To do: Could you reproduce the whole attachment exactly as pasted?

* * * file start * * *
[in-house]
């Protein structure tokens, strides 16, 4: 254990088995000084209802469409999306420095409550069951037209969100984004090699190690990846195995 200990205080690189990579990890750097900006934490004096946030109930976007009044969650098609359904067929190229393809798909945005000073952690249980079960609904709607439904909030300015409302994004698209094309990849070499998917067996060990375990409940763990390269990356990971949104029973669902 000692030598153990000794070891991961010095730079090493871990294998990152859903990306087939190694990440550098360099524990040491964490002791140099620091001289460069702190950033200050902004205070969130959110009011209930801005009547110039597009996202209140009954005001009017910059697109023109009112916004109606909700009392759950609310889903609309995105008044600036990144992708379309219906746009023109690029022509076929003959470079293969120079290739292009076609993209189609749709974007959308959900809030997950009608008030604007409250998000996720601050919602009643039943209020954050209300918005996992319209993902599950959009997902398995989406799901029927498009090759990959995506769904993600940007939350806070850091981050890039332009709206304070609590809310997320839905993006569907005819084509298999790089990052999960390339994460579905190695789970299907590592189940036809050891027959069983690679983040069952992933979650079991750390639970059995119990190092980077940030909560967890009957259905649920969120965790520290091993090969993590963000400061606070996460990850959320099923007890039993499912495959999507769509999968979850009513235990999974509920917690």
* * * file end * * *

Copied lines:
[in-house]
């Protein structure tokens, strides 16, 4: 254990088995000084209802469409999306420095409550069951037209969100984004090699190690990846195995 200990205080690189990579990890750097900006934490004096946030109930976007009044969650098609359904067929190229393809798909945005000073952690249980079960609904709607439904909030300015409302994004698209094309990849070499998917067996060990375990409940763990390269990356990971949104029973669902 000692030598153990000794070891991961010095730079090493871990294998990152859903990306087939190694990440550098360099524990040491964490002791140099620091001289460069702190950033200050902004205070969130959110009011209930801005009547110039597009996202209140009954005001009017910059697109023109009112916004109606909700009392759950609310889903609309995105008044600036990144992708379309219906746009023109690029022509076929003959470079293969120079290739292009076609993209189609749709974007959308959900809030997950009608008030604007409250998000996720601050919602009643039943209020954050209300918005996992319209993902599950959009997902398995989406799901029927498009090759990959995506769904993600940007939350806070850091981050890039332009709206304070609590809310997320839905993006569907005819084509298999790089990052999960390339994460579905190695789970299907590592189940036809050891027959069983690679983040069952992933979650079991750390639970059995119990190092980077940030909560967890009957259905649920969120965790520290091993090969993590963000400061606070996460990850959320099923007890039993499912495959999507769509999968979850009513235990999974509920917690």